Wednesday, September 25, 2013


Can we talk about this movie??? Not a direct sequel, just a cheap Italian rip off from 1980. I feel like I heard about Alien 2 On Earth a long time ago, but I never found a copy and thus forgot about it. I came across it again while exploring Troll 2's IMDB page and watched the trailer...You need to watch this trailer!
That looks friggin' rad right? Amazon has an awesome review written by a thirteen year old who claims "This movie is not for kids, just adults, SUPER SCARY, GORY, BLOODY, AND A SCENE OF NUDITY." 
How much endorsement do you need??? It also features Michele Soavi (The Sect, The Church, Cemetery Man)! 
And then there's ROBOWAR from Bruno Mattei. Looks like it's an almost shot for shot rip off of Predator except with a reject villain from Mighy Morphin Power Rangers. What's not sweet about THAT?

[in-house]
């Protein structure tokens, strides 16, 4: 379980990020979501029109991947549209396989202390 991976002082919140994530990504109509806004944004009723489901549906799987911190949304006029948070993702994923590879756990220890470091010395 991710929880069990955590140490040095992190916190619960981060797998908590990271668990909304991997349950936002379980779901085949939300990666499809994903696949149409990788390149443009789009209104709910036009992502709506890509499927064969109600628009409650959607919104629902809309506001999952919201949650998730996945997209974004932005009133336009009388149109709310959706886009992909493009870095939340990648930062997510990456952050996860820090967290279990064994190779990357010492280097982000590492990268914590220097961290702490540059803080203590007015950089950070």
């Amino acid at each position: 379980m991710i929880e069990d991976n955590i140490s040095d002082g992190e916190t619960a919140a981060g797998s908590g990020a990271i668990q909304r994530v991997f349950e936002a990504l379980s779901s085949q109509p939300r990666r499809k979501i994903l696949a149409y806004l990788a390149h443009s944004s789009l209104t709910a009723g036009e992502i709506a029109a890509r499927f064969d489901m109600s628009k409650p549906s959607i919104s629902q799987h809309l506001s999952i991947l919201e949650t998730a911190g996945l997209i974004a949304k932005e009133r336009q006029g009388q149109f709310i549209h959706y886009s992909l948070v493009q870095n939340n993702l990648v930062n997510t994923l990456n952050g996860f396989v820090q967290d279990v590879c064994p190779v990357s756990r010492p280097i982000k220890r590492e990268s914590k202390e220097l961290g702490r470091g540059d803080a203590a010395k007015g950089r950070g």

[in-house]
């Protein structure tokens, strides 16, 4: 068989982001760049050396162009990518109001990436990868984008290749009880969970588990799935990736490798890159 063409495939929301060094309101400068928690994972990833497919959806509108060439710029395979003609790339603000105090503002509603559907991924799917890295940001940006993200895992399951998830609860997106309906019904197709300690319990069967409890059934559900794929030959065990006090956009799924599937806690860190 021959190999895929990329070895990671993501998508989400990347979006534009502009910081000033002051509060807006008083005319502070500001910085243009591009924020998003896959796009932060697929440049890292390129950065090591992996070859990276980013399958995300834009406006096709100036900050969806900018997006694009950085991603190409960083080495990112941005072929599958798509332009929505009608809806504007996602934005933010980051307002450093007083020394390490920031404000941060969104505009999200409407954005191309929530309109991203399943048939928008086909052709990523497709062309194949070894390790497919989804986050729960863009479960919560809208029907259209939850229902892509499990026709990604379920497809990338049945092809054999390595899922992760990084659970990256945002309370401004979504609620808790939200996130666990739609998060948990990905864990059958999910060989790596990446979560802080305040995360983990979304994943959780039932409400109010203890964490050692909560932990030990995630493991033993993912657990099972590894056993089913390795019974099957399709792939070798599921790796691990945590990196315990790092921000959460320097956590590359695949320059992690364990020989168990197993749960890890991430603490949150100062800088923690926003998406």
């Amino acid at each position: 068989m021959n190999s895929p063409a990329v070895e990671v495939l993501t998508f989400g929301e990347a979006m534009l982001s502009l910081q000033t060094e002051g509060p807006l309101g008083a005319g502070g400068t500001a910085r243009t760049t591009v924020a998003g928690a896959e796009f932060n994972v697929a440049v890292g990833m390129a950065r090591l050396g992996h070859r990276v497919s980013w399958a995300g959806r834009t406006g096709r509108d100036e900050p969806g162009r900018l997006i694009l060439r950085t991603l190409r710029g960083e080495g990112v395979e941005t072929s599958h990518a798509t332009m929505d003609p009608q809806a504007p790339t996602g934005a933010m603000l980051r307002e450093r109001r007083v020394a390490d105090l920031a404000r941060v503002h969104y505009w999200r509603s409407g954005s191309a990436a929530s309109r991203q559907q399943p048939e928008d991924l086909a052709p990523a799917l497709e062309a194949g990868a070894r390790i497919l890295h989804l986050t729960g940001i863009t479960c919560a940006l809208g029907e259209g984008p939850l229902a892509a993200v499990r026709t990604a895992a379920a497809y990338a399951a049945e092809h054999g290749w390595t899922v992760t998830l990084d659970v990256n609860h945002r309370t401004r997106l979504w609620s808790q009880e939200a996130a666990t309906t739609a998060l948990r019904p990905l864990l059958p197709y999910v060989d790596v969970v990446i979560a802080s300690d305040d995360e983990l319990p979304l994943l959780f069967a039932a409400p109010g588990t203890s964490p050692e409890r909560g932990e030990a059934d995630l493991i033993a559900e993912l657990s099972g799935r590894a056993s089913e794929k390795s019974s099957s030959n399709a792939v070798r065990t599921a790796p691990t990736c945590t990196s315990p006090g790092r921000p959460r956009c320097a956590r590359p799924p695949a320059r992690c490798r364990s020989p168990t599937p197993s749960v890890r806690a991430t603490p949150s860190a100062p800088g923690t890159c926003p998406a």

If your going to do a shit rip off of a good film, look to the Italians for how to do it right!

Sunday, September 22, 2013


John Broome and Carmine Infantino created The Phantom Stranger in 1952, giving him a six issue series, but it wasn't until 1969 when he was reintroduced in Showcase #80 that we got the Stranger that is most familiar to comics fans. Originally, the Stranger was a hoax breaker, disproving supernatural events and had no supernatural power himself. Since then there have been five different possible origins given for the Stranger, none definitive except the last one in Phantom Stranger #0 (2012) where he's revealed to be Judas and his never ending journey is his penance for betraying Christ.
Fans have seen the Stranger fade in and out of various DC titles for years and occupying his own
excellent series and mini-series. The mysterious traveler would show up out of no where, be cryptic, help the Justice League or Swamp Thing and disappear into the great unknown.